There is no scriptural basis for the belief in retribution for the soul after death; this was supplied by the Babylonians and the Persians, and received the Jewish coloring from the word “gehinnom" (the valley of Hinnom) made detestable by the fires of the Moloch. The smoke of the subterranean fires came up through the earth in this place; there are cast the spirits of sinners and blasphemers and of those who work wickedness and pervert the words of the prophets. Gehinnom has a double purpose—annihilation and eternal pains. Gehinnom has seven names: “Sheol,” “Abbadon,” “Pit of Corruption," “Horrible Pit,” “Mire of Clay," “Shadow of Death,” “Nether parts of the Earth.” It is also called “Tophet.” It has seven divisions, one under the other. According to rabbinical traditions, thieves are condemned to fill an unfillable tank; the impure sink into a quagmire; those that sinned with the tongue are suspended thereby; some are suspended by the feet, hair, or eyelids; others eat hot coals and sand; others are devoured by worms, or are placed alternately in snow and fire. These conceptions are ascribed chiefly to Joshua ben Levi, and have their parallel in the apocalyptic literature appropriated by the Christian church. The punishment of the evil endures twelve months, according to R. Akiba; the generation of the flood will in time be released, but the Punishment of those who have led others into heresy, or dealt treacherously against the law, will never cease.
The Garden of Eden is called the “Garden of Righteousness,” being no longer an earthly paradise. It is above the earth, and its inhabitants are clothed with garments of light and eternal life, and eat of the tree of life in the company of the Lord and HIS anointed. In Slavonic Enoch its place is In the third heaven; its four streams pour out honey and milk, oil and wine. It is prepared for the "righteous who suffer innocently who do works of benevolence and walk without blame before God.” It has been created since the beginning of the world, and will appear suddenly at the Judgment Day in all its glory. The pious dwell in those heights where they enjoy the sights Of the heavenly “Hayyot" (previously mentioned) that carry God's throne. There are seven divisions for the good which shine like the sun, the moon, the firmament, lightnings, torches, and lilies. Each Of these divisions is placed differently before the face of God. Each of the holy will have a mansion, and God will walk with them and lead them in a dance. As the wicked have a sevenfold pain, the righteous have a sevenfold joy.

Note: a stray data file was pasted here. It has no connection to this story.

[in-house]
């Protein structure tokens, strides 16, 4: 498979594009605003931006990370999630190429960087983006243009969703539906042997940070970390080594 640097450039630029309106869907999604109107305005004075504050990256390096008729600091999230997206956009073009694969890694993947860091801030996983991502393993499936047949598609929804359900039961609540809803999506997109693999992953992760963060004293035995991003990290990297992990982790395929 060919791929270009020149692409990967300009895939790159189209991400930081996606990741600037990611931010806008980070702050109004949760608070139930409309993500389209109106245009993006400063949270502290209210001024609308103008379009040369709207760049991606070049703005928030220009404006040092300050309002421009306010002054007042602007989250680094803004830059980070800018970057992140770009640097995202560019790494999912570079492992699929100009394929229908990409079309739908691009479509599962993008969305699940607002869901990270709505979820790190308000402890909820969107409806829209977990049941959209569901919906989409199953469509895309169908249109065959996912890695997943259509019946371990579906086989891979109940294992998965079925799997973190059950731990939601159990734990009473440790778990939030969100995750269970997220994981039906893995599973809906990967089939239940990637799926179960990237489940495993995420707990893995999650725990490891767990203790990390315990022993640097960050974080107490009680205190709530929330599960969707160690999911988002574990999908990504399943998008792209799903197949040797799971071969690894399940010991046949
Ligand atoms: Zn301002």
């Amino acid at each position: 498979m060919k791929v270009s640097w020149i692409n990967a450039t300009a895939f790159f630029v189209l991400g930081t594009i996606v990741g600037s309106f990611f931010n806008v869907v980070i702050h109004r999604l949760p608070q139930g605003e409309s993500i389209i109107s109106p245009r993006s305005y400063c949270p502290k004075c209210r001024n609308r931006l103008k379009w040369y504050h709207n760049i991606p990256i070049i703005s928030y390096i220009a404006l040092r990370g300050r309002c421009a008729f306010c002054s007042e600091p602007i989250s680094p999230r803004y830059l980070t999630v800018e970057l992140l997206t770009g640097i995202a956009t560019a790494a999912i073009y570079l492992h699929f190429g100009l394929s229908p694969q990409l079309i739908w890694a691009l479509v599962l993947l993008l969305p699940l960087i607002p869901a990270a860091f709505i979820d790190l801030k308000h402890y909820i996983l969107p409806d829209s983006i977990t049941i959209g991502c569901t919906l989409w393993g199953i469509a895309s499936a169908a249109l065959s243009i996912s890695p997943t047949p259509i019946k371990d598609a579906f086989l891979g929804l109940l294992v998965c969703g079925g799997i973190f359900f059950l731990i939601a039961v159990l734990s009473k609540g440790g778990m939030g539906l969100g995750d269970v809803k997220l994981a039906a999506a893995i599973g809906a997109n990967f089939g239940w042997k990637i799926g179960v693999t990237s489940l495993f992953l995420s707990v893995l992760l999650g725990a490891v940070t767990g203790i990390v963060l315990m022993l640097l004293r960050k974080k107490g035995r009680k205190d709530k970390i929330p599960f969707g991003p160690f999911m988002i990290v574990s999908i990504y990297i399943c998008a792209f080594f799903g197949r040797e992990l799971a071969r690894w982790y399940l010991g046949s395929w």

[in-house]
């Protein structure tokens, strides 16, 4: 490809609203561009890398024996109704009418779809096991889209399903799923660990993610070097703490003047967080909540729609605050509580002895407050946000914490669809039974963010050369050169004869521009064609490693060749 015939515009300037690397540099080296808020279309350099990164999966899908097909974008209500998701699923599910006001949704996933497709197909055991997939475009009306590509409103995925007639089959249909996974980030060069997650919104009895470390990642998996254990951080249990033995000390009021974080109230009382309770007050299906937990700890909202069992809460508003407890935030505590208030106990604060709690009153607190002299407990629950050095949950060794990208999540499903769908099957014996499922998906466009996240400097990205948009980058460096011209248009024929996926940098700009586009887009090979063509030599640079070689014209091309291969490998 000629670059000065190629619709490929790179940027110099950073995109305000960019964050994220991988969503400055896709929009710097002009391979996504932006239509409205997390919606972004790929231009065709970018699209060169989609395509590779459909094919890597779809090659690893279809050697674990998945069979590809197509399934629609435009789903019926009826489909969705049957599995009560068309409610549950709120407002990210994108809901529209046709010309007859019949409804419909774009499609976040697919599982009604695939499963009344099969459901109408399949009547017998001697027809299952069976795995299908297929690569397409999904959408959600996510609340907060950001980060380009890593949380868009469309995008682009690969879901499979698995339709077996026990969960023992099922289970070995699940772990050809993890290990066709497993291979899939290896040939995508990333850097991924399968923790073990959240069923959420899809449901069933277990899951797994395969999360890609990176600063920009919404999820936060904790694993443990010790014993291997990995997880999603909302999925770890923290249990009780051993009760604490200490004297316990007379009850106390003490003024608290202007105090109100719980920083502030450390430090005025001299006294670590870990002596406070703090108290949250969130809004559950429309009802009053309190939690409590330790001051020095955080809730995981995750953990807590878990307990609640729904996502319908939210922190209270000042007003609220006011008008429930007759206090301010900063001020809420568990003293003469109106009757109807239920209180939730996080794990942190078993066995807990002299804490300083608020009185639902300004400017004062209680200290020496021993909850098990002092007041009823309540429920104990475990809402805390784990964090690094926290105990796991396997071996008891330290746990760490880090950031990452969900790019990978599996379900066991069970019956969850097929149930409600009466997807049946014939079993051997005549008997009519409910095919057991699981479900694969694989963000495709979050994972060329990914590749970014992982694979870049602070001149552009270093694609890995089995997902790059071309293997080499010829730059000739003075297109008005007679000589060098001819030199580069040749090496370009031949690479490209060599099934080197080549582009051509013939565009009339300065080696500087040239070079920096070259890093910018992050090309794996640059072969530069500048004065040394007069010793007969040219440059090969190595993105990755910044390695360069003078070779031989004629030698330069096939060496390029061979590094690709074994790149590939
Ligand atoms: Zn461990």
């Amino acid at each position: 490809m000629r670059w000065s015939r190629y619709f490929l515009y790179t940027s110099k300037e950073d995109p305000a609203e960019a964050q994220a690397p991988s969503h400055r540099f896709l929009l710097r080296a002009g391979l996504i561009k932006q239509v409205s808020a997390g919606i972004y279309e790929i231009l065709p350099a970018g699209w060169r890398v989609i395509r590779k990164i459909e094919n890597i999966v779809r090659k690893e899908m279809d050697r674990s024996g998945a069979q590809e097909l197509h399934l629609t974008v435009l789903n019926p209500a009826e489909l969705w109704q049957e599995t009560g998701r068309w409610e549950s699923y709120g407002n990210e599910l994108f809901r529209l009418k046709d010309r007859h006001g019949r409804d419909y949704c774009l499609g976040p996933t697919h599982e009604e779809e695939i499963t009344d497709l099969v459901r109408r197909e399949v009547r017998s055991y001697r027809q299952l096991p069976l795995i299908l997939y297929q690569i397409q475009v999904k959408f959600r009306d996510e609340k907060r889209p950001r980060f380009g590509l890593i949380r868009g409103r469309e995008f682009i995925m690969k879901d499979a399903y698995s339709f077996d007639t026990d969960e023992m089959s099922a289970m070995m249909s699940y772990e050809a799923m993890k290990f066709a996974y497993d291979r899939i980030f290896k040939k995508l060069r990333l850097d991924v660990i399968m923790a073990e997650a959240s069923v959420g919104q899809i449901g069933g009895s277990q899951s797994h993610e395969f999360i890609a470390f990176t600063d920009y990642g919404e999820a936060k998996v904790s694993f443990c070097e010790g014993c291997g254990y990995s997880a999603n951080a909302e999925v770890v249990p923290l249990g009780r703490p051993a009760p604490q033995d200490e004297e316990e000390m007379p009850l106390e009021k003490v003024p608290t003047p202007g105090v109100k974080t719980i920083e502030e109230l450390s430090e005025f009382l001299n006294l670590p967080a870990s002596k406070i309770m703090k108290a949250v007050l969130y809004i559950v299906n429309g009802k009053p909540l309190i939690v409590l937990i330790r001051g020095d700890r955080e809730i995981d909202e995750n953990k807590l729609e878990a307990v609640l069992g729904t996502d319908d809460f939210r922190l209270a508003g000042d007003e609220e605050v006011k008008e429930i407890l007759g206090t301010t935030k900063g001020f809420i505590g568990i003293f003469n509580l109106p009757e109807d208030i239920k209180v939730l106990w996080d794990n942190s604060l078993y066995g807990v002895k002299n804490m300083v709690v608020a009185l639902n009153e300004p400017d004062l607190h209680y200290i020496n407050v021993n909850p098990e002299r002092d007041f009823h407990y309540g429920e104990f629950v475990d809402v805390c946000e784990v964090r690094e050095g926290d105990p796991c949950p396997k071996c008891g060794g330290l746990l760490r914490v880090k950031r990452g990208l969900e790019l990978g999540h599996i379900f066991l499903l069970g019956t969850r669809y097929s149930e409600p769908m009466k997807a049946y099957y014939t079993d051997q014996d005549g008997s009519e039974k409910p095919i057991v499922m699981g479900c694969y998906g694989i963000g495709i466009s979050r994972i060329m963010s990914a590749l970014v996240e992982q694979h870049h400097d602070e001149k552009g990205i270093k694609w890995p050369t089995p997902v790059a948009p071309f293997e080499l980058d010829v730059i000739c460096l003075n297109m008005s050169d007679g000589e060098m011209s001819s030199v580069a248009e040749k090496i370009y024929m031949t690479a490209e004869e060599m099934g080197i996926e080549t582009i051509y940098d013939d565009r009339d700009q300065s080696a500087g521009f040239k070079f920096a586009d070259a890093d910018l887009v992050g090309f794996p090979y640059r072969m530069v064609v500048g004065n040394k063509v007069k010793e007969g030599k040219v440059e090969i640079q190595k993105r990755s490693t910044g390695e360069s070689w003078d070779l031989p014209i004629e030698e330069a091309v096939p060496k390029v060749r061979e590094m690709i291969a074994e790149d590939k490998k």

“In the world to come there is neither eating. drinking, nor procreation, neither barter nor envy, neither hatred nor strife; but the holy sit with their crowns on their heads and enjoy the splendor of the Shekinah, for it is said: ‘And they saw God, and they did eat and drink'; that is, their seeing God was meat and drink to them.”
Regarding death, the philosophical attitude of the Jew is beautifully expressed in the following narrative:
During a brief absence of Rabbi Meir from home two of his sons died. Their mother, concealing her profound anguish, awaited the return of the father. He soon arrived, and after the customary exchange of greetings and a fond embrace she said to him: “My husband, some time ago, two jewels of inestimable value were placed in my charge for safekeeping. He who left them with me called for them this day, and I delivered them into his hands." “That is right," said the Rabbi, in an approving manner, “and I am very happy that you acted accordingly. Furthermore, we must always return cheerfully and loyally those things that are left in our care for protection." Shortly following this exchange in words the rabbi asked for his boys, and the heartbroken mother, taking him by the hand, gently guided him to the chamber of death. Meir gazed upon his sons and, realizing the truth, wept bitterly. “Weep not, beloved husband," said his noble wife; “didst thou not say to me we must return gladly when ’tis called for, and all that has been placed in our care for safekeeping and protection? God gave us these jewels. He left them with us for a time, and we gloried in their possession, but now that He calls for His own we should not repine.”
The few following paragraphs are taken from the Talmud, which is replete with wit and wisdom:
The question is asked, “Why is a man born with his hands clinched, but has his hands wide open in death?” And the answer is: “On entering the world man desires to grasp everything, but when leaving it he takes nothing away.”
Even as a fox who saw a fine Vineyard and lusted after the grapes within the confines of the fence surrounding the enclosure; but being too fat to crawl through the only opening there was he was compelled to fast for three days. Having attained the necessary slimness it was an easy matter to gain access to the grapes. After having fed to his heart's content he could not get out until he had fasted for three days more. “Naked man enters the world, and naked does he leave.”
Death is the haven of life, and old age the ship which enters port.
Do not speak ill of the departed, but remember that his soul still lives, though the body is dead.
It is our duty to comply with the last wishes of a dying person.
The death of the holy is a calamity equal in magnitude to the burning of the temple.